Beef Giouvetsi is a traditional Greek dish of beef and orzo pasta. Cooked in a flavorful tomato sauce that's thick and glazy like risottos'.
Traditionally, this dish is cooked first on the stovetop and then finished off in the oven. Like in Lamb Giouvetsi for example.
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But since in this recipe, we are using boneless beef which is a piece of meat that doesn't contain as much fat in order to keep it tender through baking, we're skipping the baking altogether. And instead, this Beef Giouvetsi is made on the stovetop. So it's less fussy and much quicker to make.
In fact, it takes just about 1 hour and 30 minutes to make this dish.
Ingredients To Make Giouvetsi
To make Giouvetsi you need meat, orzo pasta, tomato paste, and canned tomatoes or fresh grated tomatoes. Plus some wine and beef or vegetable stock and a few seasonings like allspice, bay leaves, and (I'm also using) sweet paprika and a pinch of nutmeg.
Type Of Meat To Make Giouvetsi
In Greece, we make Giouvetsi with any meat really. You can make it using lamb, beef, pork, or even chicken. The meat can be bone-in or boneless. Bone-in meat is mostly used for baked Giouvetsi.
In this recipe, we are using boneless beef cut into small cubes. This ensures the meat gets cooked more quickly. And since it's a cut of meat that's great for stewing it's more than ideal for this recipe.
Beef Cuts To Use: Boneless beef chuck, chuck roll, or flatiron cut are all great cuts to use to make beef Giouvetsi. As they don't contain much fat but turn out really tender when slowly stewed/simmered.
QUICK TIP: To make the most tender meat, marinate it for 2 hours (at room temperature) in a 1:1 ratio brine of lukewarm water and red wine.
Orzo is a type of toothsome, rice-shaped pasta that's used to make thick saucy dishes like this one. On the stovetop, it takes about the same time as rice to cook, 20 minutes more or less. While, when baked in the oven can take up to 40 minutes depending on temperature and available liquid.
In Greece, there are three Orzo sizes. It's thin, medium-sized, and large Orzo. The first one is used only in soups. While the other two are used in various types of dishes. To make Giouvetsi you can use either medium or large Orzo.
Manestra is the traditional, simplest way of cooking Orzo. In one pot with a lightly spiced tomato sauce. Speedy, simple, and yummy!
This recipe calls for medium-sized orzo because it's more al-dente. And it's cooked in such a fashion that's like a sticky rice dish. If you want it to be more pasta-like go for a large orzo. I don't know If I make much sense the way I am describing it. But I sure hope so!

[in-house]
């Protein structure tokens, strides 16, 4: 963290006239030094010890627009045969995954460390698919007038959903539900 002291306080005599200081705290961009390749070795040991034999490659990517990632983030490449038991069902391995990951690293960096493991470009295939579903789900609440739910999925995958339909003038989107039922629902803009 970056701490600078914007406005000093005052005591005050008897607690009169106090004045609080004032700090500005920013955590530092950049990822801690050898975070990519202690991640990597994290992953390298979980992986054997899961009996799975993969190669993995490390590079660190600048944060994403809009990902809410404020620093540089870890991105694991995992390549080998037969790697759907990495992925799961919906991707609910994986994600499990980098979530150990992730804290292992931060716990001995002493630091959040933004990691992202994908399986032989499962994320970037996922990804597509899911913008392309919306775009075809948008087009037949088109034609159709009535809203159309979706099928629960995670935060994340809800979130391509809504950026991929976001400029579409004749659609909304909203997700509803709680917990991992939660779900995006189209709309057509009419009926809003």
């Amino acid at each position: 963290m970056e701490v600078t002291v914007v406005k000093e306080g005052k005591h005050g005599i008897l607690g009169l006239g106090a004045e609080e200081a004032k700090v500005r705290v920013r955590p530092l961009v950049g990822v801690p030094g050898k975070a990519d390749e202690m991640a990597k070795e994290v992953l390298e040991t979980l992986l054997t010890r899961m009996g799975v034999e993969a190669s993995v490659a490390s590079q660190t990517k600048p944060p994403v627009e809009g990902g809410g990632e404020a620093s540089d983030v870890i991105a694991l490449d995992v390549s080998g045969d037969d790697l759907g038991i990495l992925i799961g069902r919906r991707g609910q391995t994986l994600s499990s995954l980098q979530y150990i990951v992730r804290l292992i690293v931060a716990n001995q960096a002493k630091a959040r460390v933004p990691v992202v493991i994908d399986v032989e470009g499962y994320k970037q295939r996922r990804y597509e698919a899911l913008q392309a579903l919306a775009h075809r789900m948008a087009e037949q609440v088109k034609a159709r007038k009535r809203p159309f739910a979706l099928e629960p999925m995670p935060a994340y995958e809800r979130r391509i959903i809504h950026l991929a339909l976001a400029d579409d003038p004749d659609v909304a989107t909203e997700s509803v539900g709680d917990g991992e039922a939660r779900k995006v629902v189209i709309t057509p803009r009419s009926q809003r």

NOTE: One thing to keep in mind about Orzo is that it thickens a lot. Even when you remove it from heat, it keeps absorbing moisture, getting thicker and thicker. So to enjoy a saucy dish, it is best served right away.
What To Serve With Giouvetsi
Giouvetsi is served topped either with grated Kefalotyri, Kefalograviera, or crumbled Feta cheese. You can also serve it with some green olives on the side. A vinegar coleslaw like this one also goes great with this dish.
Beef Giouvetsi (Beef Orzo Pasta)
- 550 grams (19.4 ounce) beef chuck, chuck roll, or flatiron cut cut into 3 cm (1.2-inch) cubes
- ¼ teaspoon ground allspice
- a pinch of nutmeg
- 2 tablespoons olive oil
- 50 grams (½ small) red onion minced
- 2 teaspoons tomato paste
- 40 ml red wine
- 180 grams (6.3 oz) whole peeled canned tomatoes you can use fresh tomatoes instead
- 250 ml beef or vegetable stock
- 1 teaspoon sweet paprika
- 2 dried bay leaves
- 200 grams (1 cup) orzo pasta
- Optional: grated Kefalotyri cheese to serve with
- Add the canned tomatoes to a small food processor or blender and pulse until smooth.If using fresh tomatoes instead of canned ones simply remove the stems and blend the same way.
- Pat dry the meat with paper towels. Season with salt, pepper, ground allspice, and pinch of nutmeg. Rub the seasonings all around the meat.
- Heat the olive oil in a saute pan over medium-high heat. Add the meat and brown on all sides.
- Drop the heat to medium and stir in the onions. Cook for a minute stirring with a wooden spoon and scraping the bottom as you go.
- Add the tomato paste and cook stirring constantly, for 1-2 minutes for the paste to caramelize.
- Pour in the wine and deglaze the pan. Wait for a minute for the alcohol to evaporate. Then stir in the blended tomatoes.
- Pour in the stock along with 2 cups of boiling water. Add also the bay leaves and paprika. Wait until it starts to simmer then put the lid on and turn the heat to low.
- Simmer for about 1 hour or until the meat feels tender enough.
- Then add 2 extra cups of boiling water, season with salt and pepper, and add the orzo. Put the lid back on and continue simmering for 20 minutes more. Stirring occassionally so the pasta won't stick to the bottom.
- If the pasta is still too al dente add an extra splash of water (about ¼ cup) and remove the pan from heat. The orzo will keep absorbing the water while it sits. So give it a minute or two of resting time and ideally serve right away with some grated cheese on top.
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Can I add a cinnamon stick while this is cooking?
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Sure you can!